Seeing the Difference: Making a Difference

by Dina Brulles

Dina BrullesGifted children have different social and emotional needs both at home and at school. Culturally and linguistically diverse (CLD) gifted students face even additional concerns. The distinction between these two groups—gifted students and CLD gifted students—deserves our consideration. We need to examine how our schools provide support, access, and understanding of all gifted students’ affective and academic needs. Summer presents an ideal time for parents to learn more about how they can prepare for and advocate for their gifted children’s needs both at home and at school.

Parents of gifted students should know that most teachers have less personal experience with gifted children than do the parents of gifted children. Very few states require pre-service training for teachers in the field of gifted education. Therefore, parents should try to work with teachers to help build an understanding of gifted children’s learning needs, especially in the case of CLD gifted students. Children take more academic risks, are more likely to seek challenging work, and ultimately achieve more when they feel accepted by their teachers. Parents can work with teachers to find ways to overcome culturally-based obstacles that may interfere with students’ optimal progress, program placement, and other educational needs.

We need also to consider that the challenges faced by CLD gifted students differ from those of many other gifted students. In addition to learning about needs of gifted students, educators need to consider those needs in relation to the students’ specific cultural differences. This could include, for example, Hmong in Minneapolis, Puerto Ricans in New York, Mexican Americans in El Paso, Chinese in San Francisco, Tlingit in Anchorage, Sikhs in Phoenix, and African Americans in all the above.

When discussing the learning needs of CLD gifted students, it is important to think about who these students are and what their differing educational needs might be. People tend to classify CLD populations into a single category, but dramatic differences exist amongst culturally diverse groups. Each CLD group has issues or challenges that are specific to their own culture. For example, some Indian students feel the need to be very competitive; some may feel pressures to achieve and excel due to cultural expectations. Native Americans, particularly those living on reservations, may have limited educational opportunities due to inadequate access to trained professionals and lack of understanding about giftedness. These same students who are not living on the reservation may have very rich cultural experiences that are not understood or appreciated by the school system.  African Americans may have fewer opportunities due to limited school and community understanding of the importance of gifted services, few resources and gifted programming options available, or obstacles that prevent them from accessing available resources. Hispanic gifted students are often at a disadvantage because of communication barriers between their parents and teachers. Furthermore, some parents’ undocumented status impedes their willingness to advocate for appropriate services for their children, to challenge the status quo, or to question school authorities and their practices.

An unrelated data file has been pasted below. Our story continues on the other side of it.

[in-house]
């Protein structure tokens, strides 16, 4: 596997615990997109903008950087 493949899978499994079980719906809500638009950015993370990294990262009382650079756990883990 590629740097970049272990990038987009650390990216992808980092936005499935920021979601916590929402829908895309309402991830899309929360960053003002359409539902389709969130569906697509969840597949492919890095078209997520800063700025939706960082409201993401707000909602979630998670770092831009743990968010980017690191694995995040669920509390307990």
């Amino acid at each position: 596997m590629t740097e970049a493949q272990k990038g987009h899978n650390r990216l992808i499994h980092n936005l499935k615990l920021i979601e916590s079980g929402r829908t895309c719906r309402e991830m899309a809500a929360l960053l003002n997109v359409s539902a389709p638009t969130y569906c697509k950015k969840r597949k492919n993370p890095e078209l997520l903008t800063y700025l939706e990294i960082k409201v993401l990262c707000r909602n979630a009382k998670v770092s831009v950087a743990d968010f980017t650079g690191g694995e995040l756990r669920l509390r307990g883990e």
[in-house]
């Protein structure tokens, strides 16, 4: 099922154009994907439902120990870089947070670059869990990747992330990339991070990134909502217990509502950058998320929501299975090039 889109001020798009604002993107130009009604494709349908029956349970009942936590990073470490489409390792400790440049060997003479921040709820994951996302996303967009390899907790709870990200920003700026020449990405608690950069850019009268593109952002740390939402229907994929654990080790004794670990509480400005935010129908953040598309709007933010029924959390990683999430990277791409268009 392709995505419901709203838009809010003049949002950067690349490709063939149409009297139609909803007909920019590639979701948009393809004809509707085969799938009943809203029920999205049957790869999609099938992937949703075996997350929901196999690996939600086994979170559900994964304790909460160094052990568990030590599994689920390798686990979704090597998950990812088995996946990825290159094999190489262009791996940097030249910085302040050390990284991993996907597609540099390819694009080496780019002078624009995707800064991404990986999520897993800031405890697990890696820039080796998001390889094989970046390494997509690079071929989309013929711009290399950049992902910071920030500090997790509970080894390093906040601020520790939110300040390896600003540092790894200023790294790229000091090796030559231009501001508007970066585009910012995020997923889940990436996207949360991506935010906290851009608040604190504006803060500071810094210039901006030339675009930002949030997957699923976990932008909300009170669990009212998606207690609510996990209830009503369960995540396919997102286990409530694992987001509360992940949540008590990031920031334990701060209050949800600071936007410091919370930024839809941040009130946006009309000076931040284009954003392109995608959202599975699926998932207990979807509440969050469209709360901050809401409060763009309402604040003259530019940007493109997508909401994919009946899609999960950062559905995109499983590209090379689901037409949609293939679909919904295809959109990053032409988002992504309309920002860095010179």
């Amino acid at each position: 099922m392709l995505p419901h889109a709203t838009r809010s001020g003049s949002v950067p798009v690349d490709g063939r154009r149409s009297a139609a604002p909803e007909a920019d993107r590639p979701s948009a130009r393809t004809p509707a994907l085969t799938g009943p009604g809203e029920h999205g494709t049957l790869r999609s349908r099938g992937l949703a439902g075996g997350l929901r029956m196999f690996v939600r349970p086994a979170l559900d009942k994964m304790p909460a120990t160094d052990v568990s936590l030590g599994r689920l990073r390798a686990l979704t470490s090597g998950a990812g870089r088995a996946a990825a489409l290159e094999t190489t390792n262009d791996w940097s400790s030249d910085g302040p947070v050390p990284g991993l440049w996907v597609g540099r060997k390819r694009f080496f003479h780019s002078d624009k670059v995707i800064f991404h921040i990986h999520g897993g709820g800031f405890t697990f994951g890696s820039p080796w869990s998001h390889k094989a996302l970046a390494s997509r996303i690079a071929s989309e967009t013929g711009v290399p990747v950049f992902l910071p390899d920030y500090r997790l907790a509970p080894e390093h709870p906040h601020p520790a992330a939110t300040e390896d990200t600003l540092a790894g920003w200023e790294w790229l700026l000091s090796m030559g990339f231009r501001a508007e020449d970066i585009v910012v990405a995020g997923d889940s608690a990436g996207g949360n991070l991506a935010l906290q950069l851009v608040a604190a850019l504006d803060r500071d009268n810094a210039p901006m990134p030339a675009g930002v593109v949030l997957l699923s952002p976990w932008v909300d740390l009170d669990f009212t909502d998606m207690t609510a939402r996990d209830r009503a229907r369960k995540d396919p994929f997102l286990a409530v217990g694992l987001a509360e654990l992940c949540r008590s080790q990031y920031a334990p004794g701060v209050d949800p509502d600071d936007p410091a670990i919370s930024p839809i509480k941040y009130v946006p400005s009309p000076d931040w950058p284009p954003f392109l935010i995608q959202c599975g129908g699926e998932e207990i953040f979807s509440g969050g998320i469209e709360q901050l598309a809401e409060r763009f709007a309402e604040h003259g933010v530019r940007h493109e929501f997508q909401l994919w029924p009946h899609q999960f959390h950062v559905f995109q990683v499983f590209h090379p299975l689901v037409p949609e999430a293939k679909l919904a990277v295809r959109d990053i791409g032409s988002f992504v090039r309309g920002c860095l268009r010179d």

Despite the vast variations among CLD gifted students’ learning needs and the diverse differences educators face when working with these students, there are clear and distinctive commonalities and school-based challenges shared among the groups.

To list a few:

  • Many gifted students have unmet educational needs.
  • All students with high ability, as measured on an IQ or ability test, have exceptional potential.
  • Many educators have limited understanding of the difference between potential and achievement.
  • All students with documented high potential deserve the same level of gifted services.
  • Parents want the most appropriate educational opportunities for their children.
  • All groups need teachers who know how to identify and nurture gifted students’ strengths, especially those of culturally and linguistically diverse populations.
  • Gifted children who receive equitable services can have equal opportunity to succeed in school and in life.

* Most of these points do not solely pertain to gifted students. However, they are especially relevant to the affective and academic learning needs of CLD students.

What parents can do:

  • Learn about what the gifted identification tells us about children’s’ learning needs. (Visit: www.hoagiesgifted.org)
  • Investigate gifted programs in the area and those in neighboring school districts. (Search your local school districts’ websites to compare their gifted education programs. Start by visiting your state gifted association’s website.)
  • Become familiar with state laws and mandates. Check to see if your local school/school district is adhering to those mandates. Are the mandates being applied equitably? (Visit: http://www.nagc.org/GiftedByState.aspx)
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Dina Brulles, PhD, is the Director of Gifted Education Services in the Paradise Valley Unified School District in Arizona where she has developed a continuum of gifted education programs.  She is also Coordinator of Gifted Programs at Arizona State University.  Dina serves on SENG’s Editorial Board and on their Diversity Committee.  She also serves on the NAGC’s Equity and Diversity Committee. Dr. Brulles’ publications include, The Cluster Grouping Handbook:  How To Challenge Gifted Students and Improve Achievement For All, Teaching Gifted Kids in Today’s Classrooms, and Helping All Gifted Children Learn:  A Teacher’s Guide to Using the NNAT.

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